Automatic chemistry reduction strategies for transportation fuel combustion modeling.

Perrine Pepiot (MAE, Cornell)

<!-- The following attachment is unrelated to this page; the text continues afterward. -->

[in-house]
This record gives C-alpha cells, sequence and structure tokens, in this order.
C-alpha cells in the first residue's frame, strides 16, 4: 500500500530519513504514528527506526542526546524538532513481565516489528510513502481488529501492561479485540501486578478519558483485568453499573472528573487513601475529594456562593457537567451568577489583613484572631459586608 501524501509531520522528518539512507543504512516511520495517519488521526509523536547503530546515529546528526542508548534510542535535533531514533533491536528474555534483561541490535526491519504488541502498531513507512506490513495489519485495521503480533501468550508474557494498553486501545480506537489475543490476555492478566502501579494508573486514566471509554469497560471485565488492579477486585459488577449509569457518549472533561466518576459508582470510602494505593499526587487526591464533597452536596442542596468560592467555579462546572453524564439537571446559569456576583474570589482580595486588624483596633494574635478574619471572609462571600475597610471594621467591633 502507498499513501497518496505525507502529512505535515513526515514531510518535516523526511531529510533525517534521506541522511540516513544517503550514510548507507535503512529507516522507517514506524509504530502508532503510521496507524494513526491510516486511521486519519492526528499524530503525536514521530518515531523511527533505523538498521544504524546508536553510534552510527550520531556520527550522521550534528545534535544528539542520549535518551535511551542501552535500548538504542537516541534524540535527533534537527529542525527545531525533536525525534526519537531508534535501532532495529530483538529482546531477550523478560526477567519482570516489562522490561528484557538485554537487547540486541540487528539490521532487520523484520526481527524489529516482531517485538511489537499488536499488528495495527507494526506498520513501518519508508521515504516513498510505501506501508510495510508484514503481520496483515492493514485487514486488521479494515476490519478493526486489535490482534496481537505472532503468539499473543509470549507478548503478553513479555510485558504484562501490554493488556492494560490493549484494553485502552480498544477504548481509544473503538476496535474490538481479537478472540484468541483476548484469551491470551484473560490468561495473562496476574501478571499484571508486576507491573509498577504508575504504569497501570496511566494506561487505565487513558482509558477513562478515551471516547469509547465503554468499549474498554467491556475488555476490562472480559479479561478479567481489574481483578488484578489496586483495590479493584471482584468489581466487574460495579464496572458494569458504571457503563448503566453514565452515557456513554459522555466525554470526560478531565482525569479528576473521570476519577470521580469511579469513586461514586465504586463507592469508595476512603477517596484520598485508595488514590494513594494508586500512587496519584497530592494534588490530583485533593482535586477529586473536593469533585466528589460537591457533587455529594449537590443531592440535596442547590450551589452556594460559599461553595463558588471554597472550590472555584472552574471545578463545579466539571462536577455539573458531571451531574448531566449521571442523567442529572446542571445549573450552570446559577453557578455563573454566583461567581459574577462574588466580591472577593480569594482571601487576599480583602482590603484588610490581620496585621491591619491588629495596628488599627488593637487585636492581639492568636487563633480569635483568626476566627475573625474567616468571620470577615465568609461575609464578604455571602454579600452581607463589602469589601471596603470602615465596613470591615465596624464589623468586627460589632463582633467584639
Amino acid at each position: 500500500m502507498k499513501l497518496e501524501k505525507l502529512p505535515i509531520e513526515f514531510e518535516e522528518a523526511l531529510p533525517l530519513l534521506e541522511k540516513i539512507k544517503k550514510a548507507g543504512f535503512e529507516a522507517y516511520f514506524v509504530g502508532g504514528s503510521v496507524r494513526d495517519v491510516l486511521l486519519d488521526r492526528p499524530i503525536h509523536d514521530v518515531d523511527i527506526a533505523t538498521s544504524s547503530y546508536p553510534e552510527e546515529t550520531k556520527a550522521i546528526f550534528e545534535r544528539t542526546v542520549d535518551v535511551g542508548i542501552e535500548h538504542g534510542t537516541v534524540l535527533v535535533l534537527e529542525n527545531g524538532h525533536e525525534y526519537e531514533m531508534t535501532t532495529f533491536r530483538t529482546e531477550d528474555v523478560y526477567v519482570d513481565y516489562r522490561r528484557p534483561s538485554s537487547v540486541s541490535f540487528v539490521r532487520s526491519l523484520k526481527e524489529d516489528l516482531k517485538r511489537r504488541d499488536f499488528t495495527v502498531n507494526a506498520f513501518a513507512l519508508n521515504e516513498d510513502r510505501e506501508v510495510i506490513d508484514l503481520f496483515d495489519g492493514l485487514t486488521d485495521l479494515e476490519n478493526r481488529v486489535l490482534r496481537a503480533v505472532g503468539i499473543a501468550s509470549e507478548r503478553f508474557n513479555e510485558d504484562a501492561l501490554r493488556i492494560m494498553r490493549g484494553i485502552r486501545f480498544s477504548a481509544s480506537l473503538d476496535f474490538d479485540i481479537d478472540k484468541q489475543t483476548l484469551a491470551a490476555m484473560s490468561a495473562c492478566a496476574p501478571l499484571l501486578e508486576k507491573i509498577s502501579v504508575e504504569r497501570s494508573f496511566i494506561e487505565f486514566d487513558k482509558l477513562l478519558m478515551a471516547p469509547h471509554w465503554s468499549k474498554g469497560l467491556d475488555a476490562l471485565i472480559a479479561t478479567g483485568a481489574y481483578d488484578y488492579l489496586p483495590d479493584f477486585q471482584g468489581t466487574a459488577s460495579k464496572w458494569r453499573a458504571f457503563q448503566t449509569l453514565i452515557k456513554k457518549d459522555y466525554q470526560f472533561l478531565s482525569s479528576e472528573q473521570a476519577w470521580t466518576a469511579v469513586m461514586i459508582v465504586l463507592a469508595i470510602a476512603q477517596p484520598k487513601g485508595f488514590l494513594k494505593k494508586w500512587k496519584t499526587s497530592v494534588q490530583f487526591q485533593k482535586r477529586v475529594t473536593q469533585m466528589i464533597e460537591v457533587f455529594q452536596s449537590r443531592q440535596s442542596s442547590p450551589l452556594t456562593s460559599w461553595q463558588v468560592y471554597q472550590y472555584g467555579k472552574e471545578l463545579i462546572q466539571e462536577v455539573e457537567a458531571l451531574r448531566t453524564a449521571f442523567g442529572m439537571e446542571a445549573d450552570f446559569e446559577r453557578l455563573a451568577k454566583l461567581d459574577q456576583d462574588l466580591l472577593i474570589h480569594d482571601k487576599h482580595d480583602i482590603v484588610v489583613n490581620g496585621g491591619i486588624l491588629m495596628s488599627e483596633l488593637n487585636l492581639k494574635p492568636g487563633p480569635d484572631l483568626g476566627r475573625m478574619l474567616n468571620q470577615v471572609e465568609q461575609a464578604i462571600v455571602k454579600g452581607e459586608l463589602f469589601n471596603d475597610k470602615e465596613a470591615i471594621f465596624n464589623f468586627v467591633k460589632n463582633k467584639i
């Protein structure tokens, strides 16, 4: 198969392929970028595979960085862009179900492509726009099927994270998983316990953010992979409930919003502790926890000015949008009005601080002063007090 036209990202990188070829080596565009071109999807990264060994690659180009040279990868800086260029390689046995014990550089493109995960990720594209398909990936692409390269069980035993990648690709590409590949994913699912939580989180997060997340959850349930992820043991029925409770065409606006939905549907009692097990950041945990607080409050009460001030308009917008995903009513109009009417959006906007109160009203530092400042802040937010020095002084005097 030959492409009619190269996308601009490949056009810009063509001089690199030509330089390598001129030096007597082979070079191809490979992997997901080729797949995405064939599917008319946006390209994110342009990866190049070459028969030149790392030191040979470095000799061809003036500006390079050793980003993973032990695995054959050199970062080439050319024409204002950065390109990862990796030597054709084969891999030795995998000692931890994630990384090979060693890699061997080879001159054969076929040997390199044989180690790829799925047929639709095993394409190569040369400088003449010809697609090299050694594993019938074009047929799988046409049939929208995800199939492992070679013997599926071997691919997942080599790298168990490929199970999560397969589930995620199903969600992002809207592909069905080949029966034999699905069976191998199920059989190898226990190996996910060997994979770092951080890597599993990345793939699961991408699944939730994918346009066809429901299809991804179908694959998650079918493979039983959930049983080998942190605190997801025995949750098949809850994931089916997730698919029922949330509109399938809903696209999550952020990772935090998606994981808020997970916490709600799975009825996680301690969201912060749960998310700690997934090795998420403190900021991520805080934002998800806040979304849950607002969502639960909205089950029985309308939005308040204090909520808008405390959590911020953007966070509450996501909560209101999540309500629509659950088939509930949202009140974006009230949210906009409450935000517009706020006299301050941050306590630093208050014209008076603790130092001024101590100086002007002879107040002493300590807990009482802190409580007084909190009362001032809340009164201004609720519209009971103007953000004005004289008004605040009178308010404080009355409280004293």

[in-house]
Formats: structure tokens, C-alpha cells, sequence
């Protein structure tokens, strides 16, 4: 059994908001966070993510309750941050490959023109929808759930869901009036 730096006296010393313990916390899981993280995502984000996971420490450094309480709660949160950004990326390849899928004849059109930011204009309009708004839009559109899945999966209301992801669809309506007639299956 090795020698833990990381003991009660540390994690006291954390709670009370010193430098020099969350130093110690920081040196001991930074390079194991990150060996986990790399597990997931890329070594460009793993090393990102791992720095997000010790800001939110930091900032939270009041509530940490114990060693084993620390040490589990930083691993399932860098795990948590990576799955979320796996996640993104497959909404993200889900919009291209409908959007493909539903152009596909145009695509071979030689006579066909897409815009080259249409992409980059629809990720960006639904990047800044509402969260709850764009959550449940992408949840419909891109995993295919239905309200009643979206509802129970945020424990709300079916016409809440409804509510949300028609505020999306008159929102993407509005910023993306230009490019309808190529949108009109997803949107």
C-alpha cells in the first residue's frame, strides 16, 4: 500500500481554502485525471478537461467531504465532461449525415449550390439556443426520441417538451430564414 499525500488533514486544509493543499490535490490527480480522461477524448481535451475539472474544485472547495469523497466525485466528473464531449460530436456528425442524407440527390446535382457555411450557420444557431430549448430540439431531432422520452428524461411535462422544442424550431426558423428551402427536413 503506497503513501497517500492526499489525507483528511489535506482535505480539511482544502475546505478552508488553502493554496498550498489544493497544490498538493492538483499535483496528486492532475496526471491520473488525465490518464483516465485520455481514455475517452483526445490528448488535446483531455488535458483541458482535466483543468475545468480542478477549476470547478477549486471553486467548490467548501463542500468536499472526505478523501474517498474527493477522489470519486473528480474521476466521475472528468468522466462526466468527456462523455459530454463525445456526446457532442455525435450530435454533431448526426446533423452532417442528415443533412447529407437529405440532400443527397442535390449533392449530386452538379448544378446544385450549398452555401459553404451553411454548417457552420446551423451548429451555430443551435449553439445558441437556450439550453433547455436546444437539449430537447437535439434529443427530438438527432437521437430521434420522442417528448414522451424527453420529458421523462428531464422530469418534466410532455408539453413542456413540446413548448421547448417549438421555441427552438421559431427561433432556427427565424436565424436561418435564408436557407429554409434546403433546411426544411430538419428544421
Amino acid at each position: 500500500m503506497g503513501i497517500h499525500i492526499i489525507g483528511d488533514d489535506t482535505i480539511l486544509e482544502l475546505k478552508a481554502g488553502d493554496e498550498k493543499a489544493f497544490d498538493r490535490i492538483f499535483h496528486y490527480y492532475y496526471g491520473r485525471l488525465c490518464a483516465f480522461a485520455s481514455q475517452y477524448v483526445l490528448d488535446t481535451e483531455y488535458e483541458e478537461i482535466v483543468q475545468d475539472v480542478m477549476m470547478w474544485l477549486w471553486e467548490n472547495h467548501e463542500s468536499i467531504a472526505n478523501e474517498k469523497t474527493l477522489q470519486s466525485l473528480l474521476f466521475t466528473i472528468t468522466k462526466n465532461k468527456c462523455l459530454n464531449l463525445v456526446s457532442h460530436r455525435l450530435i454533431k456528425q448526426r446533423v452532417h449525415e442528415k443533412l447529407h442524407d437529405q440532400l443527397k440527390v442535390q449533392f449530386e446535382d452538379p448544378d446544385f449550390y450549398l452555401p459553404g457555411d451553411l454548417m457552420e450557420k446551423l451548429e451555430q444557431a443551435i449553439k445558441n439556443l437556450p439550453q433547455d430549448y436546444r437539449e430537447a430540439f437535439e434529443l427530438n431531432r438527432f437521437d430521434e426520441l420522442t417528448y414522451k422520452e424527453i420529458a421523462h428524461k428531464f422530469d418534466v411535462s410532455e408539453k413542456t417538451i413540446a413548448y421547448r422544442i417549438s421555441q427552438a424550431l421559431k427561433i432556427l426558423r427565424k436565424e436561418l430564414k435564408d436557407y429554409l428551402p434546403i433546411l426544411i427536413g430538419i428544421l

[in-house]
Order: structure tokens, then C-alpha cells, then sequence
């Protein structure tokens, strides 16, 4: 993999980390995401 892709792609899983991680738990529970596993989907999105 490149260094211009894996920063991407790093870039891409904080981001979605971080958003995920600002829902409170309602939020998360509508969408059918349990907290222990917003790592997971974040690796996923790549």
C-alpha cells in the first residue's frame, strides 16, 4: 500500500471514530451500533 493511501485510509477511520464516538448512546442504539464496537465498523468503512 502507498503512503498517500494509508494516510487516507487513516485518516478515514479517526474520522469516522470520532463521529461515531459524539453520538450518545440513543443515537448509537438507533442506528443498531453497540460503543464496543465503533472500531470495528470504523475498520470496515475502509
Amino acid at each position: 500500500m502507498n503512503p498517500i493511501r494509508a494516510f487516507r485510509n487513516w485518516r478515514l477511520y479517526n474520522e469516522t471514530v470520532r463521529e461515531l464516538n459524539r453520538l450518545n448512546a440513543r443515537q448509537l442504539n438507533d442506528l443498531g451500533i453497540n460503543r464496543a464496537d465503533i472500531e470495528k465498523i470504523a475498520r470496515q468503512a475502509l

Computational Fluid Dynamics (CFD) has emerged as a powerful tool that can help design and optimize energy conversion systems. However, improving the predictability of numerical models requires the accurate description of the underlying chemical processes. The comprehensive chemical description of hydrocarbon fuel combustion kinetics now typically involves hundreds or thousands of individual chemical species, which are created or destroyed through an intricate network of chemical reactions. This translates into extremely large systems of coupled stiff ODEs (kinetics only) or PDEs (when coupled with a flow), making it a major challenge to use of this chemical knowledge in turbulent combustion models because those usually become intractable if more than tens of species are considered. In this context, the first part of this talk describes the design and implementation of automatic multi-stage reduction strategies to generate compact kinetic models for transportation fuel combustion, focusing on graph-based techniques. A second section will illustrate how these reduction algorithms can be combined with an adaptive strategy in the context of Probability Density Function methods to further reduce the computational burden associated with the chemical description in large-scale turbulent flame simulations.